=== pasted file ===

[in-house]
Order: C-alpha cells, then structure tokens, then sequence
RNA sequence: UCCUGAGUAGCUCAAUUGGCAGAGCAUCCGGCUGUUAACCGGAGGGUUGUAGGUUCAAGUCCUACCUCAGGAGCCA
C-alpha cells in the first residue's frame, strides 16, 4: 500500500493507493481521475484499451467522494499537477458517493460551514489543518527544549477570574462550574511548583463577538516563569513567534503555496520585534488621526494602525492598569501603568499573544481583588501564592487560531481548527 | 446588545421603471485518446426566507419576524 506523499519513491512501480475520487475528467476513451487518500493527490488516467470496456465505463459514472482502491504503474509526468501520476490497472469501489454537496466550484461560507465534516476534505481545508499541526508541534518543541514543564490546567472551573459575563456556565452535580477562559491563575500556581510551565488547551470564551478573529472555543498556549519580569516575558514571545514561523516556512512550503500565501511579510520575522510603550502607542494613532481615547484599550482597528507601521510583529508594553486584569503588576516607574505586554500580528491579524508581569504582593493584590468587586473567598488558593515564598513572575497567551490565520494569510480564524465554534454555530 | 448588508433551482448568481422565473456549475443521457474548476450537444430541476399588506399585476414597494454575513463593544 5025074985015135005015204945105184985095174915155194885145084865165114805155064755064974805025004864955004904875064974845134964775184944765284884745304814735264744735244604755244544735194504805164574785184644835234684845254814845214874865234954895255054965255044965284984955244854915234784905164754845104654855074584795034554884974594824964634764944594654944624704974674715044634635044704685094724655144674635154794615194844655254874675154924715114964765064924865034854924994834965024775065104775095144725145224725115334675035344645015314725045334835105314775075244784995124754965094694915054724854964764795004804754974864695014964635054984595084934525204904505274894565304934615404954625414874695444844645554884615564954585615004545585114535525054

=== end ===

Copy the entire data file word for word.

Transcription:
[in-house]
Order: C-alpha cells, then structure tokens, then sequence
RNA sequence: UCCUGAGUAGCUCAAUUGGCAGAGCAUCCGGCUGUUAACCGGAGGGUUGUAGGUUCAAGUCCUACCUCAGGAGCCA
C-alpha cells in the first residue's frame, strides 16, 4: 500500500493507493481521475484499451467522494499537477458517493460551514489543518527544549477570574462550574511548583463577538516563569513567534503555496520585534488621526494602525492598569501603568499573544481583588501564592487560531481548527 | 446588545421603471485518446426566507419576524 506523499519513491512501480475520487475528467476513451487518500493527490488516467470496456465505463459514472482502491504503474509526468501520476490497472469501489454537496466550484461560507465534516476534505481545508499541526508541534518543541514543564490546567472551573459575563456556565452535580477562559491563575500556581510551565488547551470564551478573529472555543498556549519580569516575558514571545514561523516556512512550503500565501511579510520575522510603550502607542494613532481615547484599550482597528507601521510583529508594553486584569503588576516607574505586554500580528491579524508581569504582593493584590468587586473567598488558593515564598513572575497567551490565520494569510480564524465554534454555530 | 448588508433551482448568481422565473456549475443521457474548476450537444430541476399588506399585476414597494454575513463593544 5025074985015135005015204945105184985095174915155194885145084865165114805155064755064974805025004864955004904875064974845134964775184944765284884745304814735264744735244604755244544735194504805164574785184644835234684845254814845214874865234954895255054965255044965284984955244854915234784905164754845104654855074584795034554884974594824964634764944594654944624704974674715044634635044704685094724655144674635154794615194844655254874675154924715114964765064924865034854924994834965024775065104775095144725145224725115334675035344645015314725045334835105314775075244784995124754965094694915054724854964764795004804754974864695014964635054984595084934525204904505274894565304934615404954625414874695444844645554884615564954585615004545585114535525054